Posts Categorized: Democracy

complex networks of trust

What is innovation? — it is not so much about having ideas as it is about connecting and nurturing ideas. “History tells us that innovation is an outcome of a massive collective effort — not just from a narrow group of young white men in California.” —Mariana Mazzucato Markets do not work in isolation from… Read more »

in spite of the stupid

I have frequently said that leadership today is helping make our networks smarter. Much of what we are is a direct effect of who we know and interact with. Our social networks have significant influence on who we are. “Most of us are already aware of the direct effect we have on our friends and… Read more »

paying for online freedom

Back in 2007 I suggested that the first step to take in online sensemaking is to free your bookmarks. Social bookmarks reside online, not in your browser, so they can be accessed from multiple devices and easily shared. My own journey went from Furl, to Magnolia, to Delicious, and most recently to Diigo. Today I… Read more »

the internet and democracy

I got off Facebook about 10 years ago. I know that this has had no impact on the company or its business model. When I saw in 2007 that Facebook was selling user information, I knew I could not stay on the platform much longer. But the lure of network effects, where it takes almost… Read more »

countering populism

I would say that populism is the first refuge of a scoundrel and a literate, engaged, and networked citizenry gives no such refuge. But education alone is not the answer to the constant outrage we are witnessing as many societies polarize on political lines. Even highly educated people can be bigots, racists, and misogynists. Society’s… Read more »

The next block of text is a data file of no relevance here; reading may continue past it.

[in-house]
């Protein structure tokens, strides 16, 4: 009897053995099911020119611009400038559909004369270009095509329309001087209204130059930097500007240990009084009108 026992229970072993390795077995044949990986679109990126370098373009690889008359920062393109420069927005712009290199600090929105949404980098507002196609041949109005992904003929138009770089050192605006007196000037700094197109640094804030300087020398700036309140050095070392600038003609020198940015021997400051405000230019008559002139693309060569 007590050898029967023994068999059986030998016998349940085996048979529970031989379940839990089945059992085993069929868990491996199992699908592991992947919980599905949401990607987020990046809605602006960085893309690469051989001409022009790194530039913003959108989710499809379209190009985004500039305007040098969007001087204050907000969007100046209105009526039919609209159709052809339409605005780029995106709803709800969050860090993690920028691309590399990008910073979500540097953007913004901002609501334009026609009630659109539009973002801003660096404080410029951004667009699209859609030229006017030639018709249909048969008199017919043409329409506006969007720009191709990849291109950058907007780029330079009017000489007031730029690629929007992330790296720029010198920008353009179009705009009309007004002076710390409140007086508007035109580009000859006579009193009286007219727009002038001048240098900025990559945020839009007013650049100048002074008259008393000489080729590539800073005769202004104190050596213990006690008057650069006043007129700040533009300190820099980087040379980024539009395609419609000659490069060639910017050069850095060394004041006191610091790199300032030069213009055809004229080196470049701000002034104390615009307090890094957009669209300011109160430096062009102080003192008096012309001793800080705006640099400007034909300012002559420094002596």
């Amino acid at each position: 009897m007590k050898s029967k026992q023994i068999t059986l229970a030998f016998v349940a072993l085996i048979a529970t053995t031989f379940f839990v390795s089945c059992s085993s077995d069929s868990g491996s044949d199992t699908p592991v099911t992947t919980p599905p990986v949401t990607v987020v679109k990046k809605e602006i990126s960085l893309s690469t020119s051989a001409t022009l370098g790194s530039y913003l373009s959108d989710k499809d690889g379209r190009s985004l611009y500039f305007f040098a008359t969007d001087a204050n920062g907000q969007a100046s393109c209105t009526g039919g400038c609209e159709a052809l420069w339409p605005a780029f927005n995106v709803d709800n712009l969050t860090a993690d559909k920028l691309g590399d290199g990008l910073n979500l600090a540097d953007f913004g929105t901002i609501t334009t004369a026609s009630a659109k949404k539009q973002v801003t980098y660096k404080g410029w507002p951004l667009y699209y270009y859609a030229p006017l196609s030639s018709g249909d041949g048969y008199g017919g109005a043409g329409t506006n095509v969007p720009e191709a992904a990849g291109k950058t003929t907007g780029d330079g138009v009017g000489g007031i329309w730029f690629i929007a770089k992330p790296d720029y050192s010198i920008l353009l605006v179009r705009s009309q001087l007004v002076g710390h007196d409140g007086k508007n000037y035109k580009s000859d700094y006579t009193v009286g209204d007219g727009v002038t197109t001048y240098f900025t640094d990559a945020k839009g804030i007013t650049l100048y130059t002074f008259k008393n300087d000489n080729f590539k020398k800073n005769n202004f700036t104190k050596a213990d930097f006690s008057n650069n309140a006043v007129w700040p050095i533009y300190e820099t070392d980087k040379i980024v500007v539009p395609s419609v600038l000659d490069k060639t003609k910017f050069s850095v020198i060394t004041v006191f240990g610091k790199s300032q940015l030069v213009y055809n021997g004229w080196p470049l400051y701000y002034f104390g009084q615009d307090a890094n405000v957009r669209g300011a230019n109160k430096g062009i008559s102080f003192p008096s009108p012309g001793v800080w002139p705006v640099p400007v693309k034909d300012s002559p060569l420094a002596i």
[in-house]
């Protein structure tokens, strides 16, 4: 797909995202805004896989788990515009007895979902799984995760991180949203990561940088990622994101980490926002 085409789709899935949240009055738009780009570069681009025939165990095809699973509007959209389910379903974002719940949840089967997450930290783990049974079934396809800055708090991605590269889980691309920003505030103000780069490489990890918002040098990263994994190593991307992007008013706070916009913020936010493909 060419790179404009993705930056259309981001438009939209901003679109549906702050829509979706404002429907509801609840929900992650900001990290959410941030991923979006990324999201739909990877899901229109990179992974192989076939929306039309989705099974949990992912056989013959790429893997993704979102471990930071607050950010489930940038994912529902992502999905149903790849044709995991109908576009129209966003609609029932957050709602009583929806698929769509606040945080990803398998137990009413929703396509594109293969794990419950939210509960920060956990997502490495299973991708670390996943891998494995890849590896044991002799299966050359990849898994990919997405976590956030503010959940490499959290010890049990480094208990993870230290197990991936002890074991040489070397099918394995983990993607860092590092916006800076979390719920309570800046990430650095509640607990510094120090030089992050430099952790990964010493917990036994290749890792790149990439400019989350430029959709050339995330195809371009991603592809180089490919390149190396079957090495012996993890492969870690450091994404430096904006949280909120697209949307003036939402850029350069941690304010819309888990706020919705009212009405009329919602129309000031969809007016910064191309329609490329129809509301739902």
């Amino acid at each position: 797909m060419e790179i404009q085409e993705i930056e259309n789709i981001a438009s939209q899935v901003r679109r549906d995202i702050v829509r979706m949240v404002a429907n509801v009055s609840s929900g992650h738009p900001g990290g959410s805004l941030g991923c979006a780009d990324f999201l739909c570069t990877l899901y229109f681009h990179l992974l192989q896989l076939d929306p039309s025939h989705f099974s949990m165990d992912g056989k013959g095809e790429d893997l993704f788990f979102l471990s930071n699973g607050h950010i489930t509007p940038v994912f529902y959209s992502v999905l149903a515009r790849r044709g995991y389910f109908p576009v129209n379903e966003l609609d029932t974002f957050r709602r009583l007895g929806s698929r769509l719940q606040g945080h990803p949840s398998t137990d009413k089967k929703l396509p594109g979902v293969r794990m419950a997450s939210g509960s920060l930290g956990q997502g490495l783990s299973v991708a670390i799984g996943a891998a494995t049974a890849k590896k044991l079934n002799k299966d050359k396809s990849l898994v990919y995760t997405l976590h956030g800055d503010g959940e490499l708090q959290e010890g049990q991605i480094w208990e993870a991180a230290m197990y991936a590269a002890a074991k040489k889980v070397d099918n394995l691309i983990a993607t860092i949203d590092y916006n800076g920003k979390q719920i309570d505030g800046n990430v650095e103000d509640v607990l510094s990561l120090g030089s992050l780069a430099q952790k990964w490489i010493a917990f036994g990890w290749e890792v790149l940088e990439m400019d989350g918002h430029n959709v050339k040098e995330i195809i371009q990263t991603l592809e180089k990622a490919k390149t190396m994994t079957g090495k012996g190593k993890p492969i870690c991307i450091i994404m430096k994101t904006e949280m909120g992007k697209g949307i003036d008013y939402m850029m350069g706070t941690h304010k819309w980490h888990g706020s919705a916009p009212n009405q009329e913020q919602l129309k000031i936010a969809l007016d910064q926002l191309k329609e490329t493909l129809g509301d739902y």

cracking the chambers

Thi Nguyen, Associate Professor of Philosophy at Utah Valley University describes two related but distinct phenomena of collective human behaviour — bubbles and chambers. An epistemic bubble is what happens when insiders aren’t exposed to people from the opposite side. An echo chamber is what happens when insiders come to distrust everybody on the outside…. Read more »

free cities attract creative individuals

Why have certain cities fostered creativity over time? “First, the protection of personal and economic freedoms changed the local culture, making it more receptive to innovations and new ideas. Second, the new institutions also changed incentives, through a more meritocratic and inclusive social environment, but also by encouraging works of art and innovations that would… Read more »

sensemaking in a liquid world

The printing press changed the world. It introduced new forms of expression and enabled better and faster information sharing. Print enabled individual interpretation of the bible and resulted in the questioning of the established Christian church and later the Protestant Reformation. Written manuscripts became obsolete luxury items. A new public discourse was enabled by print… Read more »

confronting the post-truth machine

post-truth (adjective) Relating to or denoting circumstances in which objective facts are less influential in shaping public opinion than appeals to emotion and personal belief. —Oxford Dictionaries On Twitter, Tim Dickinson described four different types of distributed ‘fake news’. ‘Fake news’ is lazy language. Be specific. Do you mean: A) Propaganda B) Disinformation C) Conspiracy… Read more »

beyond a binary society

Binary thinking is a lower level form of cognitive understanding, as put forward by Kieran Egan, which he calls Mythic Thinking. More complex forms of thinking are: Romantic, Philosophic, and Ironic. But binary, or mythic thinking, is an easy sell. It appeals to our emotions which we developed as children. Binary thinking blinds us. It’s… Read more »